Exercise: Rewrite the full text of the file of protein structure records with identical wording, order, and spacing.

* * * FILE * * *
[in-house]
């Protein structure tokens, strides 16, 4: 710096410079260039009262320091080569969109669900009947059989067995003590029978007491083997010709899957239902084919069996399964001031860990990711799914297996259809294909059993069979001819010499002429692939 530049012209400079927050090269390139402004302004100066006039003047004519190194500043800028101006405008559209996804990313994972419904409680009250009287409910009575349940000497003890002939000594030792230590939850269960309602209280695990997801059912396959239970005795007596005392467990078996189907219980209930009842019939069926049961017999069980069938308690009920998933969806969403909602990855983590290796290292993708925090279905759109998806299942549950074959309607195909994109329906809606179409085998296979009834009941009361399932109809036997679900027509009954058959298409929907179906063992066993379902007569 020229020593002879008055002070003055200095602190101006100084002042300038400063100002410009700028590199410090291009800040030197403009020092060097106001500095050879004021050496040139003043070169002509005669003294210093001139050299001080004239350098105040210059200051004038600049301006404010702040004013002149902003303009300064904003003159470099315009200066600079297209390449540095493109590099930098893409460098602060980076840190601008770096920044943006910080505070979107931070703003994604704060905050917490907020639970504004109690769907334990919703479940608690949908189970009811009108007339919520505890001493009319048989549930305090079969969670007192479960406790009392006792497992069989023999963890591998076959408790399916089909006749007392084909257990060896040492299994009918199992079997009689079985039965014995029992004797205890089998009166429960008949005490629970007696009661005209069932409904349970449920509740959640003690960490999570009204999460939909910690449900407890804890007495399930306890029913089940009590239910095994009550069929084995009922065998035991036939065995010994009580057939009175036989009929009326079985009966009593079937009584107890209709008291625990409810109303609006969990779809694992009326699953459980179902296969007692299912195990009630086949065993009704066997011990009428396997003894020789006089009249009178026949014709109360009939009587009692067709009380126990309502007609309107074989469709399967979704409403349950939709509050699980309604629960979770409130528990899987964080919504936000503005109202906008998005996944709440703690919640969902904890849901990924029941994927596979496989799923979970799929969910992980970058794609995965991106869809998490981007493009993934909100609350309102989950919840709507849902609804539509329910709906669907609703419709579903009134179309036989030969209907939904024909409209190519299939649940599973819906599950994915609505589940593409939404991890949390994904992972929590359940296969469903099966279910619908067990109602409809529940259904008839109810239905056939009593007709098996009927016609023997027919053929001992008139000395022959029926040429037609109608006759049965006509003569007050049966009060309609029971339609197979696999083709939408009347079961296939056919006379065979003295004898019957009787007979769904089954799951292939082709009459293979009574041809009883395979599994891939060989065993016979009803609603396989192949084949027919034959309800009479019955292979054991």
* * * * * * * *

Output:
[in-house]
């Protein structure tokens, strides 16, 4: 710096410079260039009262320091080569969109669900009947059989067995003590029978007491083997010709899957239902084919069996399964001031860990990711799914297996259809294909059993069979001819010499002429692939 530049012209400079927050090269390139402004302004100066006039003047004519190194500043800028101006405008559209996804990313994972419904409680009250009287409910009575349940000497003890002939000594030792230590939850269960309602209280695990997801059912396959239970005795007596005392467990078996189907219980209930009842019939069926049961017999069980069938308690009920998933969806969403909602990855983590290796290292993708925090279905759109998806299942549950074959309607195909994109329906809606179409085998296979009834009941009361399932109809036997679900027509009954058959298409929907179906063992066993379902007569 020229020593002879008055002070003055200095602190101006100084002042300038400063100002410009700028590199410090291009800040030197403009020092060097106001500095050879004021050496040139003043070169002509005669003294210093001139050299001080004239350098105040210059200051004038600049301006404010702040004013002149902003303009300064904003003159470099315009200066600079297209390449540095493109590099930098893409460098602060980076840190601008770096920044943006910080505070979107931070703003994604704060905050917490907020639970504004109690769907334990919703479940608690949908189970009811009108007339919520505890001493009319048989549930305090079969969670007192479960406790009392006792497992069989023999963890591998076959408790399916089909006749007392084909257990060896040492299994009918199992079997009689079985039965014995029992004797205890089998009166429960008949005490629970007696009661005209069932409904349970449920509740959640003690960490999570009204999460939909910690449900407890804890007495399930306890029913089940009590239910095994009550069929084995009922065998035991036939065995010994009580057939009175036989009929009326079985009966009593079937009584107890209709008291625990409810109303609006969990779809694992009326699953459980179902296969007692299912195990009630086949065993009704066997011990009428396997003894020789006089009249009178026949014709109360009939009587009692067709009380126990309502007609309107074989469709399967979704409403349950939709509050699980309604629960979770409130528990899987964080919504936000503005109202906008998005996944709440703690919640969902904890849901990924029941994927596979496989799923979970799929969910992980970058794609995965991106869809998490981007493009993934909100609350309102989950919840709507849902609804539509329910709906669907609703419709579903009134179309036989030969209907939904024909409209190519299939649940599973819906599950994915609505589940593409939404991890949390994904992972929590359940296969469903099966279910619908067990109602409809529940259904008839109810239905056939009593007709098996009927016609023997027919053929001992008139000395022959029926040429037609109608006759049965006509003569007050049966009060309609029971339609197979696999083709939408009347079961296939056919006379065979003295004898019957009787007979769904089954799951292939082709009459293979009574041809009883395979599994891939060989065993016979009803609603396989192949084949027919034959309800009479019955292979054991």